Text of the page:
The SASO defends the Right to Keep and Bear Arms. It employs the idea of “Shall not be infringed” by eliminating local enforcement of the many state and federal restrictions limiting the ability of individuals to protect themselves, their families, and others.
The SASO is unique in the fact that it differentiates itself from the feckless resolutions other counties in other states have enacted. The ordinance would punish local government officials who have violated an individual’s Second Amendment rights, which would challenge the practice of “qualified immunity.” Politicians would have to pay for committing unconstitutional crimes and ignoring their Oaths of Office.
Currently, there is a growing trend of defunding the police, disarming the citizens, and discharging the criminals, which will only result in an exponential wave of crime and death unless the electorate is willing to act. A more ominously twisted aspect is that District Attorneys are now charging citizens with crimes for using firearms and other weapons to defend their lives, homes, and property from the mob.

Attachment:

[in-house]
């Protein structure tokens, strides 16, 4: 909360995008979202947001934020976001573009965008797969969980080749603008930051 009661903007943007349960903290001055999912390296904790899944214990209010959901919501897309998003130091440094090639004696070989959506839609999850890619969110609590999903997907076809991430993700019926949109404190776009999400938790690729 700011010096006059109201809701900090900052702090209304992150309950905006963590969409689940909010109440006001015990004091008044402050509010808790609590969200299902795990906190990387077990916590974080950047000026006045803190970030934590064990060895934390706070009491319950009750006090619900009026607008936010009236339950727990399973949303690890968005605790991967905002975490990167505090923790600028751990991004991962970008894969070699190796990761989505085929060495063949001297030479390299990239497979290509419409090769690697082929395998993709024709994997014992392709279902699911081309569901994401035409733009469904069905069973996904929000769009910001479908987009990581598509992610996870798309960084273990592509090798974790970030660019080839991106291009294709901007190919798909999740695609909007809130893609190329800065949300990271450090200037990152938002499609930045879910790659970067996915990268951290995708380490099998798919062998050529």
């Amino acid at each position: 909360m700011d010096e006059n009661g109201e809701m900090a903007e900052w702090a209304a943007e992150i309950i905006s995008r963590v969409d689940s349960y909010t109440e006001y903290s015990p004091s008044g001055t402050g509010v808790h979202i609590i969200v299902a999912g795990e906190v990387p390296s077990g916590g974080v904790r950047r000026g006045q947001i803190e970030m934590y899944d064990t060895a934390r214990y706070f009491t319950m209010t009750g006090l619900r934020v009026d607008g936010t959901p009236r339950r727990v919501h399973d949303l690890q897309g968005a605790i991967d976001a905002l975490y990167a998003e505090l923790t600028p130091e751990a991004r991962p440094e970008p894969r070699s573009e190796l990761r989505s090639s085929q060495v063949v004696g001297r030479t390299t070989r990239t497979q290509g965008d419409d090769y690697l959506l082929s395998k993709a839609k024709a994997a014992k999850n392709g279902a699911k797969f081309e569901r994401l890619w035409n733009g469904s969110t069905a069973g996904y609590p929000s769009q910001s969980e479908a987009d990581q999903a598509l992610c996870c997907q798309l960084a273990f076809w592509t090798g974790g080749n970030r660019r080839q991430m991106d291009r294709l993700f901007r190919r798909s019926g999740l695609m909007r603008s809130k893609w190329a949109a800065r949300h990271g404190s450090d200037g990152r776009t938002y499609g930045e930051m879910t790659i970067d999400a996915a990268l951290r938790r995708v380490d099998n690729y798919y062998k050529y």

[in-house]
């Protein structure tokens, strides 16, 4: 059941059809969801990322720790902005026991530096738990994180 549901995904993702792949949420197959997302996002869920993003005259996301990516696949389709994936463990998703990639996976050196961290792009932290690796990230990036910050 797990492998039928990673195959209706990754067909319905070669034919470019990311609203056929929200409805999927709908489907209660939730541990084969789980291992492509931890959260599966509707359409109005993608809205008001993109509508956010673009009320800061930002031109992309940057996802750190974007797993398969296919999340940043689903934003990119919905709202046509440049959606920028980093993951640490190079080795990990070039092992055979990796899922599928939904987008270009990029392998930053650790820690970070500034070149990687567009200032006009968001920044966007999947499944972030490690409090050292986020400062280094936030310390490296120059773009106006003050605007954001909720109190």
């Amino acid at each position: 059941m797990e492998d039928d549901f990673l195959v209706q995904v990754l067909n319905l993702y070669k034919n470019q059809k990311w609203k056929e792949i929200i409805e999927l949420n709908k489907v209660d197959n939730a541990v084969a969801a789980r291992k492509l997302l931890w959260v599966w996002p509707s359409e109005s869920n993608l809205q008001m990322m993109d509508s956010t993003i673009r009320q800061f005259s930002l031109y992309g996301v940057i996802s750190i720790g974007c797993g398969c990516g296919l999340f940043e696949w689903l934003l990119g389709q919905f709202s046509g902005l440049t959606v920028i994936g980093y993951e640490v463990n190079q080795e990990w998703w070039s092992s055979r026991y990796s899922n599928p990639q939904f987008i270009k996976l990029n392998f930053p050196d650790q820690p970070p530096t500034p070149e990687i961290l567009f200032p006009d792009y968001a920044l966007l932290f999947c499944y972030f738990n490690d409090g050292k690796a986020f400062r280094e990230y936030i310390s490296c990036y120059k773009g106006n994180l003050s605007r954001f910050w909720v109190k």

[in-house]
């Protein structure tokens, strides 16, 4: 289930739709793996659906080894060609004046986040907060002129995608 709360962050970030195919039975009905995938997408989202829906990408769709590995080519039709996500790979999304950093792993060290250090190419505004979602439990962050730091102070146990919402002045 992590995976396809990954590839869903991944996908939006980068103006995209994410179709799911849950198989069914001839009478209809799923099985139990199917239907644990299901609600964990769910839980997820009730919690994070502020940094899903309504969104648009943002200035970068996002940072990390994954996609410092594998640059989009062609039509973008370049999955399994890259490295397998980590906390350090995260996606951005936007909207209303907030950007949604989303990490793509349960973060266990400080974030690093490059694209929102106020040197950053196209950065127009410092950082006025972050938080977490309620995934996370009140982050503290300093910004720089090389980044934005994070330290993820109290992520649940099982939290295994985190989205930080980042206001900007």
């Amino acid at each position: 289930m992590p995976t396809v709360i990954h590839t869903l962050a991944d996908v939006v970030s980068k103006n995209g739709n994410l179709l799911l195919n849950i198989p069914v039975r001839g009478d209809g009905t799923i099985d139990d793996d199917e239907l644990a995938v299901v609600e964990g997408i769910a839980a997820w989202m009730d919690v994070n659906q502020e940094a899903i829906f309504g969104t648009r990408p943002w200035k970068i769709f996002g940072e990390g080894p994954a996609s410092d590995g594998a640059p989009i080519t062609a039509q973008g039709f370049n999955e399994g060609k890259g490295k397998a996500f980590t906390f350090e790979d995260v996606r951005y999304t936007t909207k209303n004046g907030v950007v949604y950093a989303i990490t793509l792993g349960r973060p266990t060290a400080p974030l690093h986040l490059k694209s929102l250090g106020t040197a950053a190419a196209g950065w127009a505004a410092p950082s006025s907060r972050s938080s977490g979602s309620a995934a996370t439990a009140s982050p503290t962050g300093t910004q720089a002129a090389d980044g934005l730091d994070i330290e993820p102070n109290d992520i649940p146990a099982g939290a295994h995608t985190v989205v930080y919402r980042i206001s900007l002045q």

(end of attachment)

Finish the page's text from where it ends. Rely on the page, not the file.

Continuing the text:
We the people are the last line of defense against anarchy and lawlessness. We must be willing to defend our cities and counties from criminals, looters, rioters, and unethical politicians with the protections and values enumerated in the US Constitution.
The Second Amendment Sanctuary Ordinance would help achieve that goal by allowing the people to invoke those rights with more legal authority in opposition to federal, state, and local politicians who want to make their own rules.
Registered voters in Lane County
or Tillamook County
can sign the active SASO petitions that are currently circulating in those two counties.
There is more information at SanctuaryOrdinance.com
|Post Date: 2020-10-03 09:17:50||Last Update: 2020-10-03 09:38:21|
House District 8 is Eugene and the rural areas to the West and South
Editor's note: Oregon Abigail Adams Voter Education Project equips voters with information on how candidates stand on issues through a questionnaire process featured in comparison guides.
Candidate for House District 8 Timothy Aldal